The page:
In the first two parts of this series we discussed how compound interest is computed and the effects of various compounding on your net return. Here we discuss how that dreaded of all dreaded payments is calculated. What is it?–yes, you got it, that death pledge of a debt–the mortgage. You’ll want to read this.
If you don’t already know, mortgage derives from two French words which mean “death pledge.” When you consider all the foreclosures that are occurring right now after the sub-prime bust, the etymology of the word rings pretty true to life. In this article, we are going to discuss the way to calculate your mortgage payment based on the specified term and interest rate. You need to understand compound interest and nominal rates of interest, so if you have not mastered these two topics from my articles “The Mathematics of Finance” Parts I & II, go and read those before you try to tackle this one.
A mortgage is actually a form of an annuity: a contract in which one party, in exchange for a lump sum of money, promises to make a stream of payments over a certain period of time. When a bank gives you a mortgage, the bank is giving you a sum of money with which to purchase your home, in return for your series of payments, which are generally paid every month over a period of thirty years. With the knowledge from the first two articles, you can calculate this payment quite easily.
Let’s assume that “Frequent Compounding Bank USA,” your friendly local lending institution, grants you a thirty year mortgage for $100,000 at 6% interest. The way the bank figures the compounding on mortgages is by using the monthly nominal rate. Thus at 6%, the nominal rate is 6%/12 or 0.005. The way we obtain the monthly payment is by using the formula that states that the monthly payment P times the annuity factor (which we will call an) is equal to the amount borrowed A. Using 6% and $100,000, this formula translates to P*an = A, or P*an = $100,000.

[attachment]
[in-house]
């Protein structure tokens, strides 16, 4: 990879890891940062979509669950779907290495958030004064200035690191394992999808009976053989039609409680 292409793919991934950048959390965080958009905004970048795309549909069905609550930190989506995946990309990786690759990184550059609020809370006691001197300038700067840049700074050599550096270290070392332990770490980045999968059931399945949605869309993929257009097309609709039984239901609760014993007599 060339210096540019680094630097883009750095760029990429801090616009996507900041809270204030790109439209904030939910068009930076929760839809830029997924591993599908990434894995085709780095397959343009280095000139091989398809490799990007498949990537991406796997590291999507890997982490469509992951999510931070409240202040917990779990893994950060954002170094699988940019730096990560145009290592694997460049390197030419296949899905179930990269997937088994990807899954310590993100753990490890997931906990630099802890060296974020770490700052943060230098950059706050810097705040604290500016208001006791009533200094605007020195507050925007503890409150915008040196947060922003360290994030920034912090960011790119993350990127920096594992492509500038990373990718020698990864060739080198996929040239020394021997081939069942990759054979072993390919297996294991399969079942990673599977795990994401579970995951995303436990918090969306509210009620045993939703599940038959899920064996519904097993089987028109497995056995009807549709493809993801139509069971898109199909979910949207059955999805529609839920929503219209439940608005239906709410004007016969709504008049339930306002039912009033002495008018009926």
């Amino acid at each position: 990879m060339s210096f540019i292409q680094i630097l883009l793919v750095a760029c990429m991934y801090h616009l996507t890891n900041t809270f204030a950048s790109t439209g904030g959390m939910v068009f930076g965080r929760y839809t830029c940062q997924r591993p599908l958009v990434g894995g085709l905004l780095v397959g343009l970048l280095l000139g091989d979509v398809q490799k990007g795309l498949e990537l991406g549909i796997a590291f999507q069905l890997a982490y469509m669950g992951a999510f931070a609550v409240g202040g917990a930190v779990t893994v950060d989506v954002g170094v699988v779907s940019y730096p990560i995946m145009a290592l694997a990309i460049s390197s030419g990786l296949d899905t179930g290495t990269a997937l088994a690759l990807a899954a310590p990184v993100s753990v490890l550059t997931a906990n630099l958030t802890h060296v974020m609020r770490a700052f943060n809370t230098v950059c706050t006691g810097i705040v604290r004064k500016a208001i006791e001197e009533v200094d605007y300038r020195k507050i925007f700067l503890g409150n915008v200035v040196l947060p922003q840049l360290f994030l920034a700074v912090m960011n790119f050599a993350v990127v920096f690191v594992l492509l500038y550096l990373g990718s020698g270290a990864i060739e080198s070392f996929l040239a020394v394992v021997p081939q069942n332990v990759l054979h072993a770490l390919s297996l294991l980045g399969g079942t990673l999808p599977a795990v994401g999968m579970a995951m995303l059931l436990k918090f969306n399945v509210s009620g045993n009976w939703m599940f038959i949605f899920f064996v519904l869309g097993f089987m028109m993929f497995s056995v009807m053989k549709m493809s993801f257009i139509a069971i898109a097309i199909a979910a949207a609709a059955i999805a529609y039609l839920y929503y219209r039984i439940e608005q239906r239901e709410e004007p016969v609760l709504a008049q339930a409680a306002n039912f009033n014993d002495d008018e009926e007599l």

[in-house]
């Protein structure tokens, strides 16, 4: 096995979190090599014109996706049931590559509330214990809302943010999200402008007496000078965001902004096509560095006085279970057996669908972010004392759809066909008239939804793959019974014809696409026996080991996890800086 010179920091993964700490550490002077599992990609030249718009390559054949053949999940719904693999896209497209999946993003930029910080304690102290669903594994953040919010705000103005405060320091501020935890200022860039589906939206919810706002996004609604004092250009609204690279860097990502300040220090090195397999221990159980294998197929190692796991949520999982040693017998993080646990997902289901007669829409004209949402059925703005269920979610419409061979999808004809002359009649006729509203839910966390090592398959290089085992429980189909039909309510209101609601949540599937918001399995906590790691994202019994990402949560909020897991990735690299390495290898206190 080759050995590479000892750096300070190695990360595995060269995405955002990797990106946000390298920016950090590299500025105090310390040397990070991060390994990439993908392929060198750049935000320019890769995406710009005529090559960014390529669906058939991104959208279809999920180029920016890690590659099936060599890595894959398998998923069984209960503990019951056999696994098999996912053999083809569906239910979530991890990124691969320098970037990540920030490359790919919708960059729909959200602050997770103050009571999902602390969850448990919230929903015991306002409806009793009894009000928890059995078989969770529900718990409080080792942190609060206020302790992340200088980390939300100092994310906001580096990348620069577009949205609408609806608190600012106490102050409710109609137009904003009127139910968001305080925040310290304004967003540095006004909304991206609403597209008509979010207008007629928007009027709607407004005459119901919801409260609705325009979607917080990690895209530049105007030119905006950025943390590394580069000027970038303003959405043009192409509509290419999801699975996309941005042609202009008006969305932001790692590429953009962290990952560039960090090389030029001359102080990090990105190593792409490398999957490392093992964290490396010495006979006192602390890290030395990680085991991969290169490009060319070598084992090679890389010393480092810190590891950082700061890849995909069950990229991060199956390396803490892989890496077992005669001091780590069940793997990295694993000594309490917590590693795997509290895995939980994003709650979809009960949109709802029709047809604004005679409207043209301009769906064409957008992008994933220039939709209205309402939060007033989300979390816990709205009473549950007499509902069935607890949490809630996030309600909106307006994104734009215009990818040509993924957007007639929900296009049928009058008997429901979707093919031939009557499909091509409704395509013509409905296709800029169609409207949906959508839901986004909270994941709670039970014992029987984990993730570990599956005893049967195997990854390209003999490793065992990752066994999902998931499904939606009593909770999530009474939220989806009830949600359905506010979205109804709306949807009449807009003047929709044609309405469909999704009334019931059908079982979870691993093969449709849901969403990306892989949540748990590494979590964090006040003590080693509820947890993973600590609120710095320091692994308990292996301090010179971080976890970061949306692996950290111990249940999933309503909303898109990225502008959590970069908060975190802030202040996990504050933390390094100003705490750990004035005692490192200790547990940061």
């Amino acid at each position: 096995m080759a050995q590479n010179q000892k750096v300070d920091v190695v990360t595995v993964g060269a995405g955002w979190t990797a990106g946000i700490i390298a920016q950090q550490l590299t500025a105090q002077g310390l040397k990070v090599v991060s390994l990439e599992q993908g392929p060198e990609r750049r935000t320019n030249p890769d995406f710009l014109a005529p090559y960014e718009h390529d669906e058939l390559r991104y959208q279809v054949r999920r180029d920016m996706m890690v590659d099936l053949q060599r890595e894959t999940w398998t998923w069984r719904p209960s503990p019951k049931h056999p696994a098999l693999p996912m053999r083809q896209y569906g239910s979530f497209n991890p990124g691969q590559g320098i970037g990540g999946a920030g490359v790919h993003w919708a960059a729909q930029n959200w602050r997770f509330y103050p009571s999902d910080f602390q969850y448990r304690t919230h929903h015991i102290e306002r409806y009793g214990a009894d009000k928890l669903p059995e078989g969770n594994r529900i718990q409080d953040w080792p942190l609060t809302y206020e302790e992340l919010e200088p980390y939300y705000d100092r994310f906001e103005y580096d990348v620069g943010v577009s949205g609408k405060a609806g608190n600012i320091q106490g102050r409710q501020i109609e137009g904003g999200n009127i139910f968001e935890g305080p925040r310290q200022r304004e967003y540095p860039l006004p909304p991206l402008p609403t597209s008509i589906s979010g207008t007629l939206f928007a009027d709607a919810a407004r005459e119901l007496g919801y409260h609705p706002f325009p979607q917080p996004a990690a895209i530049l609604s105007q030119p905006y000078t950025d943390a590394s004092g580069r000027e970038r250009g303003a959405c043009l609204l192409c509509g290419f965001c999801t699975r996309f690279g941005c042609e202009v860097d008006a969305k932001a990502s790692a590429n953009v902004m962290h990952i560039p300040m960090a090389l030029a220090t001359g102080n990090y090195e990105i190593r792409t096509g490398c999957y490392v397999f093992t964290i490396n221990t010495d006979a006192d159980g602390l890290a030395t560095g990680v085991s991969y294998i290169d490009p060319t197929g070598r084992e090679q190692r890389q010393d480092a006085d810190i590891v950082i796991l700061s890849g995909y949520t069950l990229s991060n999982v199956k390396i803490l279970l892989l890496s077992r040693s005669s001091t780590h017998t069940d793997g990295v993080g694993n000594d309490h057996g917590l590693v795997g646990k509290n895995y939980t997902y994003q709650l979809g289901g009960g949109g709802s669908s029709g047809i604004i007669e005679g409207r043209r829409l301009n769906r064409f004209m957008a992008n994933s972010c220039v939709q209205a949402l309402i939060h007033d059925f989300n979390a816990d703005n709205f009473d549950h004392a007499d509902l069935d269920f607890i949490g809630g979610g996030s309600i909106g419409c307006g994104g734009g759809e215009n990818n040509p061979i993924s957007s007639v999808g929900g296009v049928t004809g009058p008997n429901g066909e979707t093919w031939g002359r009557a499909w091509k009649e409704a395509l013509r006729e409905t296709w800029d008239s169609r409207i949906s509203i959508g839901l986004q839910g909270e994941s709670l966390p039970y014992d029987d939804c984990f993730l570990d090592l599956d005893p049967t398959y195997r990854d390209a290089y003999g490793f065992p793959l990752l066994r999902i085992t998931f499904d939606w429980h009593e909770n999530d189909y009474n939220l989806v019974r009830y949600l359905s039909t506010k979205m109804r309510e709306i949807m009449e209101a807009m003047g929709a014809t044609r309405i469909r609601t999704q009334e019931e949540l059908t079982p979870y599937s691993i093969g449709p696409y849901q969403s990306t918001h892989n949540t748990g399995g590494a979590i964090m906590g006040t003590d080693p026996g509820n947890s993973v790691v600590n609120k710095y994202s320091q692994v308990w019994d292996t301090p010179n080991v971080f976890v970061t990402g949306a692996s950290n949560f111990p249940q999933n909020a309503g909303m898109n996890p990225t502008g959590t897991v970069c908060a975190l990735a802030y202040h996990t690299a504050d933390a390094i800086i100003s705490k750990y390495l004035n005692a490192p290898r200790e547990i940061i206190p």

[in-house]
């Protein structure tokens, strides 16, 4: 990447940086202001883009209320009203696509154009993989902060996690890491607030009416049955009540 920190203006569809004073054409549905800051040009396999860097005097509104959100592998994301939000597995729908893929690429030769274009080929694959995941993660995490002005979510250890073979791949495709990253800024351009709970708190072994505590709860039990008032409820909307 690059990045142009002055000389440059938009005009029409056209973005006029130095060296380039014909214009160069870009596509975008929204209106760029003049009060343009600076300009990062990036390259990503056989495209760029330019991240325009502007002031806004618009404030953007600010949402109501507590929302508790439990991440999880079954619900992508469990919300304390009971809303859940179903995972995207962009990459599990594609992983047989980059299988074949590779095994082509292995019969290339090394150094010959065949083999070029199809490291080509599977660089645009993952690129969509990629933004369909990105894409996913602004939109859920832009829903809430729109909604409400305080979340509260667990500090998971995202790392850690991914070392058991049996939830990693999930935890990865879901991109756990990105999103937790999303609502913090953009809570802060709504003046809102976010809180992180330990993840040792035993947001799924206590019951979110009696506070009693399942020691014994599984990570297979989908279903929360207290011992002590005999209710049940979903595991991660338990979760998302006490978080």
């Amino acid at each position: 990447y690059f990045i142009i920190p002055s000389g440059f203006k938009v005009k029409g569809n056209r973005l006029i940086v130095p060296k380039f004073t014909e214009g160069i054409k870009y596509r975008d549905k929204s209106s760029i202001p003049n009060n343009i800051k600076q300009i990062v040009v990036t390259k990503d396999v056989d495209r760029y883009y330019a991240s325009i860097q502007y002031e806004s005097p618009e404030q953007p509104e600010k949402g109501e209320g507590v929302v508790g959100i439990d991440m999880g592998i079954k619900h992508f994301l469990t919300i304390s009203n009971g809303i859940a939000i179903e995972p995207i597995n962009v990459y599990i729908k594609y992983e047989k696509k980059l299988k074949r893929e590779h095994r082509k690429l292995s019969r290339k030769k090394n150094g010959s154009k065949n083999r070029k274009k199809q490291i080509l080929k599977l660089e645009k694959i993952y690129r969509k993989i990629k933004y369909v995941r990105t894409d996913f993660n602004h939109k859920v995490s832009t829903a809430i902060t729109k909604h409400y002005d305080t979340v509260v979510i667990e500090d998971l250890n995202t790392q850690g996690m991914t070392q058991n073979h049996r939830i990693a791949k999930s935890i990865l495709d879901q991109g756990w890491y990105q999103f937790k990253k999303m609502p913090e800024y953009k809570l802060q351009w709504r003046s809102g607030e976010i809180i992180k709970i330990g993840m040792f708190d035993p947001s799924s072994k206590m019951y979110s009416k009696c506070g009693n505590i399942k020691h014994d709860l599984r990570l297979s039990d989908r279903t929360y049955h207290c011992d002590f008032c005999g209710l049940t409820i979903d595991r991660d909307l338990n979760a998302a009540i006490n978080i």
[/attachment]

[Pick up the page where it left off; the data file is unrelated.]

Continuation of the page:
Solving for P, we have P = A/an. All we need to know now is what an is equal to. To find an, we introduce another factor, called the discount factor, and we denote this by v. V is equal to the reciprocal of one plus the nominal interest rate. Mathematically v = 1/(1+i), where i =.005. The annuity factor an is expressed as follows: an = (1 – v^n)/i, where n is the number of months.
Let’s take our example of a $100,000 thirty year mortgage at 6% and calculate our payment P. Note that 30 years is equal to 30*12 or 360 months. V = 1/(1 + i) or 1/1.005. Thus v is equal to 0.99502, to four decimal places. We can now find our annuity factor an. Thus an = (1 – v^n)/i, or (1 -.99502^360)/.005. When we enter this into our calculator we get an = 166.85. We can now calculate P as P = $100,000/166.85, or P = $599.35.
Yes, that’s all there is to calculating that dreaded of all dreaded monthly payments. Just remember. This death pledge is not a death pledge unless you make it one. Don’t.
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